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To the Editor,
I read the article by Hua et al.1 that was published in this journal with great interest. The authors provided an excellent review of the literature regarding the clinical efficacy and toxicity of glucocorticoids (GCs) in rheumatoid arthritis (RA). The review included comprehensive discussion about the efficacy of GCs as a bridging therapy in addition to conventional synthetic disease-modifying antirheumatic drugs (csDMARDs) based on the rapid onset of action of these drugs.1 The authors advocate that because even low-doses of GCs might have adverse effects, administration of these drugs should be restricted to the lowest dose for the shortest time.1 The first part about the effectiveness of GCs was well documented and convincing; however, the second part about the safety of these drugs seemed a little less convincing. This might be attributed to the fact that a small number of studies on the safety of GCs have been published. In particular, little evidence regarding bone-related adverse effects has been presented. We have obtained very preliminary data in our hospital about the effects of GCs on bone health, including fractures and osteoporosis, and would like to contribute these as a comment.
We retrospectively reviewed the medical records of 883 patients with RA who visited our hospital in 2018. Of these, 364 patients (41.2%, Figure 1A) were prescribed GCs. At the last visits in 2018, appro...
We retrospectively reviewed the medical records of 883 patients with RA who visited our hospital in 2018. Of these, 364 patients (41.2%, Figure 1A) were prescribed GCs. At the last visits in 2018, approximately 80% of the patients who were receiving GCs used 5 mg/day or less of GCs; the mean dosage was 4.1 mg/day (Figure 1B). Vertebral fractures were more frequently observed in patients who were receiving GCs than in those not receiving them (p = 0.028, Figure 1C). The incidence of non-vertebral fractures was the same regardless of GC use (Figure 1D). Osteoporosis, defined as <80% of the young-adult mean bone mineral density of the lumber spine or left femoral neck, was diagnosed in 195 patients (22.1%). The incidence of osteoporosis was twice as high among patients who were receiving GCs compared with those who were not receiving them (Figure 1E). The effect of GCs on osteoporosis was observed in both male and female patients (Figure 1F).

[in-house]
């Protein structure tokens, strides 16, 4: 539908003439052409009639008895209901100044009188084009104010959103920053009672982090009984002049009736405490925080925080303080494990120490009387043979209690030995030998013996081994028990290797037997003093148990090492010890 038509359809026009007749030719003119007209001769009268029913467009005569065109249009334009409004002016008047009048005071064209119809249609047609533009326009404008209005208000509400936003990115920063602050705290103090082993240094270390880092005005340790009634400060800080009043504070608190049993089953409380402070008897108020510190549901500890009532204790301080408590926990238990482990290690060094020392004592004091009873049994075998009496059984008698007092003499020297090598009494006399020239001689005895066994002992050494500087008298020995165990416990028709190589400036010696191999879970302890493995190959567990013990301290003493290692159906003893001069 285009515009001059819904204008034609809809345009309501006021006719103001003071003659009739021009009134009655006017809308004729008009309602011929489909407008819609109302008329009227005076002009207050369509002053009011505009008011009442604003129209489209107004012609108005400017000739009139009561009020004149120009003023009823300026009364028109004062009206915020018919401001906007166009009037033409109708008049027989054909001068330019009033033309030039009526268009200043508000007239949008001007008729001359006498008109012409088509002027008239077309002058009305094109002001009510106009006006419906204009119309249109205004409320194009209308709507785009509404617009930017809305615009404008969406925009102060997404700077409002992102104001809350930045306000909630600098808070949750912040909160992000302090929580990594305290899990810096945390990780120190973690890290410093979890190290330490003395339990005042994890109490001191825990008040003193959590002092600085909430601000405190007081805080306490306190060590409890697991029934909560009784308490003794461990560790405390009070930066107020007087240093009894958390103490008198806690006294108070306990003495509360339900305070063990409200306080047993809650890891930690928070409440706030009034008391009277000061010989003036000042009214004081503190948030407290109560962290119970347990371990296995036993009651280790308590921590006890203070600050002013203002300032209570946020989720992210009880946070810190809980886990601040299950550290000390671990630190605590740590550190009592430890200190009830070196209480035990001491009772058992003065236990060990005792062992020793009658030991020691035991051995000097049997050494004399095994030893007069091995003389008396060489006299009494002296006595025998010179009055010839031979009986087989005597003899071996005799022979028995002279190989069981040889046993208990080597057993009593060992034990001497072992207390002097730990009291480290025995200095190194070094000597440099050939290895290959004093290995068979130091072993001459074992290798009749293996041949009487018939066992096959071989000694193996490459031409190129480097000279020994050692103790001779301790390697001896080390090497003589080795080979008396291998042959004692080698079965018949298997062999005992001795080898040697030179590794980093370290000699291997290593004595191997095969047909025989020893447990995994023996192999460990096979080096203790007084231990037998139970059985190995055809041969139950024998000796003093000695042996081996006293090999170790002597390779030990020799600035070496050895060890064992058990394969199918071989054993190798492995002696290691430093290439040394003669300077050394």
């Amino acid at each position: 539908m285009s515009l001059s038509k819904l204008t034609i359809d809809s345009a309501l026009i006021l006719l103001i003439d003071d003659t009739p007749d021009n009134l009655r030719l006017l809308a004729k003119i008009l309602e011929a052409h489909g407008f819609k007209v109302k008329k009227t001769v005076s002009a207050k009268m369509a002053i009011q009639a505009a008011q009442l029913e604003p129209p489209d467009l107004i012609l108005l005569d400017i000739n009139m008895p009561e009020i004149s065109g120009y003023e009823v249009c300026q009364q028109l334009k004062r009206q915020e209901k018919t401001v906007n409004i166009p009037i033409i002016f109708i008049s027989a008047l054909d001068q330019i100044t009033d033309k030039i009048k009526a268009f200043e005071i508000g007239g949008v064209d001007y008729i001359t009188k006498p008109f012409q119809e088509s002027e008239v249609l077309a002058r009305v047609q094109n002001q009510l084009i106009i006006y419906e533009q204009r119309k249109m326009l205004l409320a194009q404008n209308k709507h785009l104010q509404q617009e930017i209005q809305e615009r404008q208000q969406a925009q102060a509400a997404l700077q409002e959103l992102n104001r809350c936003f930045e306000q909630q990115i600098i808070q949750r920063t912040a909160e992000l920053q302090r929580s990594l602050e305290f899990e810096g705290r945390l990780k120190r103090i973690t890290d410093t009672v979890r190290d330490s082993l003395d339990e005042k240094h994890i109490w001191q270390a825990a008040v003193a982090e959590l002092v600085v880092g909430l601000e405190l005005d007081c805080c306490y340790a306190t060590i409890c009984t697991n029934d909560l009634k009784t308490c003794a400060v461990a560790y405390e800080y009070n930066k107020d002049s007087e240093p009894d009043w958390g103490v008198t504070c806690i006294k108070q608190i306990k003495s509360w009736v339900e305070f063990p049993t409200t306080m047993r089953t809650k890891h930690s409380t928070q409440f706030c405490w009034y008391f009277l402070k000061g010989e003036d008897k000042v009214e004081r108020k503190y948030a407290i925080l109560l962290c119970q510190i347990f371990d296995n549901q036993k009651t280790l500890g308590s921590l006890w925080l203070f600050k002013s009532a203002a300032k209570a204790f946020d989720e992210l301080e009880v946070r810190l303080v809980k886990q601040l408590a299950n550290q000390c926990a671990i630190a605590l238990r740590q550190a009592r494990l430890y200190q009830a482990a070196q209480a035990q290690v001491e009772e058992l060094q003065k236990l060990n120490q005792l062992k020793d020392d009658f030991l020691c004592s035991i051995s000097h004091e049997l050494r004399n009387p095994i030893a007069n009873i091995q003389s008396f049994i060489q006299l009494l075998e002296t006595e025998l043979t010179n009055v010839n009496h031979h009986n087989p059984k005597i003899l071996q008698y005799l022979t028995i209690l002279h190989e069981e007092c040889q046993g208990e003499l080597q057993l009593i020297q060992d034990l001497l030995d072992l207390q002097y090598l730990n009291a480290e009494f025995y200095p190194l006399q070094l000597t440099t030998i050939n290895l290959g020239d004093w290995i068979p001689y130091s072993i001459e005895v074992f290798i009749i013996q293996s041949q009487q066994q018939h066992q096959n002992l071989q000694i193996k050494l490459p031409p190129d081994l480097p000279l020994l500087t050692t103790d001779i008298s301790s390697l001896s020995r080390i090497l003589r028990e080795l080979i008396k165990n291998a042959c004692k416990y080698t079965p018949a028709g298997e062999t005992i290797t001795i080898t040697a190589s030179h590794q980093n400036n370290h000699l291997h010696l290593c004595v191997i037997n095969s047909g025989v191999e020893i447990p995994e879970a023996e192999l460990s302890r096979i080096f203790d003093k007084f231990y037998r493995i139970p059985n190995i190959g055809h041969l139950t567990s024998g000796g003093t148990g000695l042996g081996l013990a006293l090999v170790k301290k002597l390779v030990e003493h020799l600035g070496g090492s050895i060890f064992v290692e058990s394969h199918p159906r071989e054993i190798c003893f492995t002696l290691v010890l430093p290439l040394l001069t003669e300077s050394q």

Figure is available upon request.
Patients with RA are at a high risk of fracture, and the use of GCs for more than 3 months is associated with an increased risk of vertebral fracture regardless of the dosage.2,3 Our data were very preliminary, and thus, it had several limitations. For example, we did not consider differences in patient backgrounds. However, this simplified retrospective study supports, at least in part, the concept that GCs should be used at minimal dosage and for the shortest duration possible.1
The study protocol was approved by the Ethics Committee of the Osaki Citizen Hospital (No. 20190822-25) and performed in accordance with the Declaration of Helsinki.